Chart 3: Share of constrained (hand-to-mouth) households by country of birth in percent
Sources: Household Finance and Consumption Survey 2017. Notes: The chart shows the share of the two types of hand-to-mouth households for non-immigrant households, households born in another EU country and those born in a country outside the EU. Poor hand-to-mouth households do not own illiquid assets (most importantly housing); wealthy hand-to-mouth do. The estimates are based on an aggregate of France, Germany, Italy and Spain.
Chart 4: Sensitivity of individual employment to aggregate employment by country of birth
Sources: Labour Force Survey 2005-2019, quarterly data. Notes: The chart shows the sensitivity of individual employment to aggregate employment for non-immigrant households, households born in another EU country and those born in a country outside the EU. The estimates average to 1 and are based on an aggregate of France, Germany, Italy and Spain. The lines indicate the 95% confidence interval.
The sensitivity of employment of individual immigrant households to changes in aggregate employment also significantly exceeds the sensitivity for non-immigrants (Chart 4). A sensitivity higher than 1 indicates that employment of that group of households reacts particularly strongly to aggregate shocks. While the sensitivity among immigrants amounts to 1.15 and 1.65 for EU born and non-EU born respectively, it is only 0.9 for non-immigrants. Immigrants are thus also particularly sensitive to the business cycle: they disproportionally lose during recessions when aggregate employment is lower, and strongly benefit from recoveries.
We document substantial differences in income and wealth between non-immigrants and immigrants in the euro area. Only a small share of these differences can be explained by differences in demographics, while the majority is due to unobservable factors. We show that people born abroad are much more likely to be constrained (i.e., accumulate much lower amounts of liquid assets) and that their employment is particularly sensitive to the business cycle. These facts suggest that consumption of immigrants is likely to be more volatile.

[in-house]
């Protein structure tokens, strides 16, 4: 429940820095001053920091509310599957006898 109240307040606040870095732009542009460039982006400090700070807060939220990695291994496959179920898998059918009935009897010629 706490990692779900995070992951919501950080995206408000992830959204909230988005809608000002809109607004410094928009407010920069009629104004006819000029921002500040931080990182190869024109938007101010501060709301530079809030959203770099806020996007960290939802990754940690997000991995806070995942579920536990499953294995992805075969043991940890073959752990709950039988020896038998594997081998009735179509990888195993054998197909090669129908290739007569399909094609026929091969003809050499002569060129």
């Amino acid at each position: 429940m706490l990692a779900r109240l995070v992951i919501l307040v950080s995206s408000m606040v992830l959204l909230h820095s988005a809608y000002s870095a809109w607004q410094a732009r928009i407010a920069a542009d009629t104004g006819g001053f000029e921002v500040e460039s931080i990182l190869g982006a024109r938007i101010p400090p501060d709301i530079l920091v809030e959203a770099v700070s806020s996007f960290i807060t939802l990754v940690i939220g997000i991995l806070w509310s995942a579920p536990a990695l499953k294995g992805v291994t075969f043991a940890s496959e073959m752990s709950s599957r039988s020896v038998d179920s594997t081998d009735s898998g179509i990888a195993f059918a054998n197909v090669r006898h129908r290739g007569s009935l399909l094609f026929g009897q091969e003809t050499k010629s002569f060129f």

Our findings are relevant both for researchers and policy makers. From a modelling perspective, our estimates can be used to calibrate and test models with household heterogeneity, including Heterogeneous agent New Keynesian models (HANK). Additional modelling analysis of this aspect of household heterogeneity would be useful as it would allow to investigate how various policies affect welfare of non-immigrant and immigrant households and how such heterogeneity affects aggregate dynamics. In addition, our results are informative for policy makers, who need to keep in mind distributional effects of alternative policies on various groups of households and implications of their actions for inequality.
Bartscher, A, M Kuhn, M Schularick and P Wachtel (2021): Monetary policy and racial inequality, VoxEU.org, 10 February 2021.
Derenoncourt, E, C H Kim, M Kuhn and M Schularick (2022): Wealth of two nations: The US racial wealth gap, 1860-2020, VoxEU.org, 4 July 2022.
Dossche, M, A Kolndrekaj, M Propst, J Ramos Perez and J Slacalek (2022): Immigrants and the distribution of income and wealth in the euro area: first facts and implications for monetary policy, working paper 2719, European Central Bank.
Kaplan, G, B Moll and G L Violante (2018): Monetary policy according to HANK, American Economic Review 108(3): 697–743.
Kaplan, G, G L Violante and J Weidner (2014): The wealthy hand-to-mouth, Brookings Papers on Economic Activity, 45(1), 77–153.
Margo, R (2016): The persistence of racial inequality in the US, VoxEu.org, 8 June 2016.